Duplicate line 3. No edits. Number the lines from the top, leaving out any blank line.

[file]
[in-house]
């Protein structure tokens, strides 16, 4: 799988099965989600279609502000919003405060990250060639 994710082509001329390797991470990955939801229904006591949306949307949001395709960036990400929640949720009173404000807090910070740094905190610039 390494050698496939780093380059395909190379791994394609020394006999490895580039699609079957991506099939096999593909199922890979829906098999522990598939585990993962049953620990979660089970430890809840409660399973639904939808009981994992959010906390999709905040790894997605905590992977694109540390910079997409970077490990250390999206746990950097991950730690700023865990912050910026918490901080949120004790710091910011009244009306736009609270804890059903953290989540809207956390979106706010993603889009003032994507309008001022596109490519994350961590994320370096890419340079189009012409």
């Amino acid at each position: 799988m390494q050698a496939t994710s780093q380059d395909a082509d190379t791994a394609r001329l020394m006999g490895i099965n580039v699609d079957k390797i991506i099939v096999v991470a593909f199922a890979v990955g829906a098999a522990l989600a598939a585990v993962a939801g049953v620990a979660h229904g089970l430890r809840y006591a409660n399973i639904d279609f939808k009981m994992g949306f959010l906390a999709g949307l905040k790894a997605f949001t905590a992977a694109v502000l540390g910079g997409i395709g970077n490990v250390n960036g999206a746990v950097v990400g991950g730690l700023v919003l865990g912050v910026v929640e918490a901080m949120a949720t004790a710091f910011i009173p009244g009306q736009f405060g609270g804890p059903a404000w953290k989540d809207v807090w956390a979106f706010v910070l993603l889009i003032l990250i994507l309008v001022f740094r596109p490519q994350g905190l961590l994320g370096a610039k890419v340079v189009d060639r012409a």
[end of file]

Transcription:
């Amino acid at each position: 799988m390494q050698a496939t994710s780093q380059d395909a082509d190379t791994a394609r001329l020394m006999g490895i099965n580039v699609d079957k390797i991506i099939v096999v991470a593909f199922a890979v990955g829906a098999a522990l989600a598939a585990v993962a939801g049953v620990a979660h229904g089970l430890r809840y006591a409660n399973i639904d279609f939808k009981m994992g949306f959010l906390a999709g949307l905040k790894a997605f949001t905590a992977a694109v502000l540390g910079g997409i395709g970077n490990v250390n960036g999206a746990v950097v990400g991950g730690l700023v919003l865990g912050v910026v929640e918490a901080m949120a949720t004790a710091f910011i009173p009244g009306q736009f405060g609270g804890p059903a404000w953290k989540d809207v807090w956390a979106f706010v910070l993603l889009i003032l990250i994507l309008v001022f740094r596109p490519q994350g905190l961590l994320g370096a610039k890419v340079v189009d060639r012409a």